• February 15, 2011 4:35 pm

      It was expensive as all get out, but as long as the physical disks are intact, the data can be retrieved. I’m not sure precisely what techno-magic the people at the computer repair shop worked, but in theory you can mount the disks into a drive with fresh, non-crashed drive heads and read what’s on the disk. (Insofar as the drive heads on the old hard disk drive may have physically crashed into the disk plates, there may be some data lost, which is what happened to me; repeated attempts to open files on the drive after the heads had crashed bascially scratched the disk surface, rendering some data unreadable. Luckily most of the data was not so badly affected.) If your friend is willing to pay the price… she can get the data back.

      I didn’t have much of a back-up established, so I paid the price. But I think keeping everything backed up in triplicate ought to be sufficient. But a fireproof safe isn’t a bad idea, anyway. You might want to keep important documents someplace like that anyway – like tax documents, birth certificates, things like that. If you’re saving those, you might as well save your writing as well! *

      *Says the man who does not have a safe, neither for important official documents nor for his story files…

      • February 15, 2011 4:52 pm

        It is expensive. My friend was quoted 500-1000$ to open up the hard drive, without any guarantee of getting any data out of it. It was lucky you only lost a couple of chapters.

      • February 15, 2011 5:00 pm

        Well, I lost several, but I had some in hardcopy and one of the lost files was posted online, so those I was able to retrieve, so that in total I lost a lot fewer.

  2. February 15, 2011 9:51 pm

    Wow, great story! I like stuff like this. :)

    That is pretty devastating. Resolving to write a whole story all over again? Brave lad.

    And it makes sense that your writing productivity fell like a piano without a parachute when you met DW (Actually, that would be D-soon-to-be-W, lol). Sheesh, I mean that’s kinda a big thing to happen. But at the same time, you should’ve had all the MORE to write about. Glass half empty or half full?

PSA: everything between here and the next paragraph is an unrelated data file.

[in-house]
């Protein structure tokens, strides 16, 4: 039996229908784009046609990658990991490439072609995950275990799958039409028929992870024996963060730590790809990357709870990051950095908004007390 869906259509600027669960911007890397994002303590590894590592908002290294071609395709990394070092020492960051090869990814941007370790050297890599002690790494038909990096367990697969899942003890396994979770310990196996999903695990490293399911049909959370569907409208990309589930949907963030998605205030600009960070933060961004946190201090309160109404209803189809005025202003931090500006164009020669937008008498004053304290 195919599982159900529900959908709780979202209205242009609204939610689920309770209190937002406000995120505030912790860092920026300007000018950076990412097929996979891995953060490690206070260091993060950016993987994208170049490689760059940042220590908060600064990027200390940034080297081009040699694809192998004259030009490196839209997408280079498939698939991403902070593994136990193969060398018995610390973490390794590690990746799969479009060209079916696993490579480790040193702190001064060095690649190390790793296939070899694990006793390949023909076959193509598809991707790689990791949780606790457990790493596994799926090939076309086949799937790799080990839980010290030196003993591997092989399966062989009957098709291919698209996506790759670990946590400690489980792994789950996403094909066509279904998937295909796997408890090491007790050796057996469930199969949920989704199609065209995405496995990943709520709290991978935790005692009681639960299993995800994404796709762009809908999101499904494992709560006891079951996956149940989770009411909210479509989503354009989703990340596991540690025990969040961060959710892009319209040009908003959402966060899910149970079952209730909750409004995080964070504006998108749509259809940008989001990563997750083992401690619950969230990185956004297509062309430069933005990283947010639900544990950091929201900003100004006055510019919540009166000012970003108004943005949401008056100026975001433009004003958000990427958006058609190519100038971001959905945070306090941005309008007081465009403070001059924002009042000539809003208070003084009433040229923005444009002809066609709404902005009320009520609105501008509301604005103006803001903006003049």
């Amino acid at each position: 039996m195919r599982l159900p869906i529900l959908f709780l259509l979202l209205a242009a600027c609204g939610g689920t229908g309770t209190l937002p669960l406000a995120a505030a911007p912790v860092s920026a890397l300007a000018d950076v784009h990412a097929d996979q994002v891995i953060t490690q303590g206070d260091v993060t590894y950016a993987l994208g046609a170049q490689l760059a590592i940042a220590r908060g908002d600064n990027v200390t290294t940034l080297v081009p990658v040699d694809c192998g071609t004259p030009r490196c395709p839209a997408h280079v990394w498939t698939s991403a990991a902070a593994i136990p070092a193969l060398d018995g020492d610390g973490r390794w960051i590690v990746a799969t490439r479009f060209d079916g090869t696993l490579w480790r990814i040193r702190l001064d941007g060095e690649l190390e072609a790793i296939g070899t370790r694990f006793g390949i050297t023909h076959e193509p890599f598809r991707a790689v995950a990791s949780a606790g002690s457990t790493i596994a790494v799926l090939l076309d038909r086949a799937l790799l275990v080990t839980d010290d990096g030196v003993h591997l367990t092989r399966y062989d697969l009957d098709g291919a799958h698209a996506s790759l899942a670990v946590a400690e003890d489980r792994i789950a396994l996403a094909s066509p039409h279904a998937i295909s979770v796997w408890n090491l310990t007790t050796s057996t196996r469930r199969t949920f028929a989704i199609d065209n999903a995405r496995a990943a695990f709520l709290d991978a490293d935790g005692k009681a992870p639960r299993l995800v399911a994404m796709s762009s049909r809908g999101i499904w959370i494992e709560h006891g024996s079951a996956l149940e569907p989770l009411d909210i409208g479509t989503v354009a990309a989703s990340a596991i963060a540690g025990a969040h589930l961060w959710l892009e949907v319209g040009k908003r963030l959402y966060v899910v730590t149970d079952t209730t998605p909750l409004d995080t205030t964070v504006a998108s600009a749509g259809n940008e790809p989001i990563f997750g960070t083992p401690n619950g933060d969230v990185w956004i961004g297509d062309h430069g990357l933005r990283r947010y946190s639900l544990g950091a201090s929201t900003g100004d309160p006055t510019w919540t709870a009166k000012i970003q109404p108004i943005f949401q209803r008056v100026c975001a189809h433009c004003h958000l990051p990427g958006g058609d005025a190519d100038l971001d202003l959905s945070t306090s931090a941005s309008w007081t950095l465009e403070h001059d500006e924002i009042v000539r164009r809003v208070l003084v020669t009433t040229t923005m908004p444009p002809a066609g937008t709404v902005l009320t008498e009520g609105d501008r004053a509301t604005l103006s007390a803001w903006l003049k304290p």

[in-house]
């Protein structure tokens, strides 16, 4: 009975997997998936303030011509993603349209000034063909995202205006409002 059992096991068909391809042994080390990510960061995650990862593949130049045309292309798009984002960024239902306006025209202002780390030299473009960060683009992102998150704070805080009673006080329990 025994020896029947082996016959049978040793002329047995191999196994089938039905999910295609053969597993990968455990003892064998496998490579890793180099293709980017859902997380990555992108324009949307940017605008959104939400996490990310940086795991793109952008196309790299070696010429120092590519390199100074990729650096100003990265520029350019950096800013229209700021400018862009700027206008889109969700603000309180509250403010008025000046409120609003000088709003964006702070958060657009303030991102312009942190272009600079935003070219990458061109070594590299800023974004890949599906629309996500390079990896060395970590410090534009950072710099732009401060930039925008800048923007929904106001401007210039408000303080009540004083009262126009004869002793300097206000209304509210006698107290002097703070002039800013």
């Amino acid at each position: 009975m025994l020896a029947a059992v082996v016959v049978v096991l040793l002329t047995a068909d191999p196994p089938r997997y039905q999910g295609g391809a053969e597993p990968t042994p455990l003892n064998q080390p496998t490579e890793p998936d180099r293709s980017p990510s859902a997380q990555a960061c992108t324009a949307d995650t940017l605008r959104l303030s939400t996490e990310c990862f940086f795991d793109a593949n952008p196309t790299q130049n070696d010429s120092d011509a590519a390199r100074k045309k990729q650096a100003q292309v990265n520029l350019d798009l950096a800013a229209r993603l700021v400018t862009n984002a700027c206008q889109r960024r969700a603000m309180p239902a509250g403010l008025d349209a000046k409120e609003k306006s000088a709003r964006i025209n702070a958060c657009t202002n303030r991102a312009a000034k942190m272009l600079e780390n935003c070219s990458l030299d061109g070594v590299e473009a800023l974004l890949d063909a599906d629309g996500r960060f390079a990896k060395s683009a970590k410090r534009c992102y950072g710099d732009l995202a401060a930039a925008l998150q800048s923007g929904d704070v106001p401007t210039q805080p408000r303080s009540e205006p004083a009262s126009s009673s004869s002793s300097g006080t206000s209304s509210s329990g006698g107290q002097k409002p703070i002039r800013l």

But now…I ramble. :)

    • February 16, 2011 9:02 am

      When you’ve lived with a story – when it’s been a part of you – for roughly two decades, you don’t let it go easily… no matter what setbacks come your way. But yes, meeting Dear Wife has given me a whole new world of experiences that I can pour into my writing that I wouldn’t have had otherwise. For a while I may not have written much, but it’s very good for my writing in the long run.

      • February 16, 2011 9:24 am

        Oh my, I can’t claim two decades of living with a story so easily…

      • February 16, 2011 9:39 am

        Maybe that’s longer to spend with one story than is healthy. It’s too late, now, though. I can’t take those years back and I wouldn’t if I could. Now there’s nothing for it but to keep on writing. :D

      • February 16, 2011 10:29 am

        Lol! :) That’s a nice thing when you have to do something. Like when there’s a zillion leftovers from a banquet. Or when the refrigerator dies and you have to do SOMETHING with all that food before it goes to waste. Or when a bakery closes for the day and has to get rid of all its leftover pastries. (No, I’m not a foodie, can you tell? :))

  3. February 19, 2011 10:58 pm

    Losing stories to theft or hard drive failure are nightmares.

    I think most people must have stories like these. In my case, I naively left to Tennessee thinking I was done with my dissertation and I’d already gotten a Professor job; but my adviser thought I needed to rewrite it entirely. Meanwhile, the grad student who inherited my desk & office computer (where all my files were stored for the dissertation) decided to upgrade Linux. Due to my concerns he installed on a separate disk — EXCEPT it turned out he made a mistake and formatted the disk with my data & dissertation. I got amazingly lucky because it was a CS dept. and he learned how to read raw data off the disk and recovered most of my lost files.

    • February 21, 2011 9:31 am

      Wow. An entire doctoral dissertation almost lost? THAT would have been nerve-wracking. With my book, it was only my own personal self-fulfillment that was potentially on the line. With a dissertation, that could have been your career and your future down the toilette. I’m glad they were able to read the disk. Thank goodness for geeks!

Trackbacks

  1. From the Dark Days to the Light at the End of the Tunnel Part 2 « The Undiscovered Author
  2. Missed One « The Undiscovered Author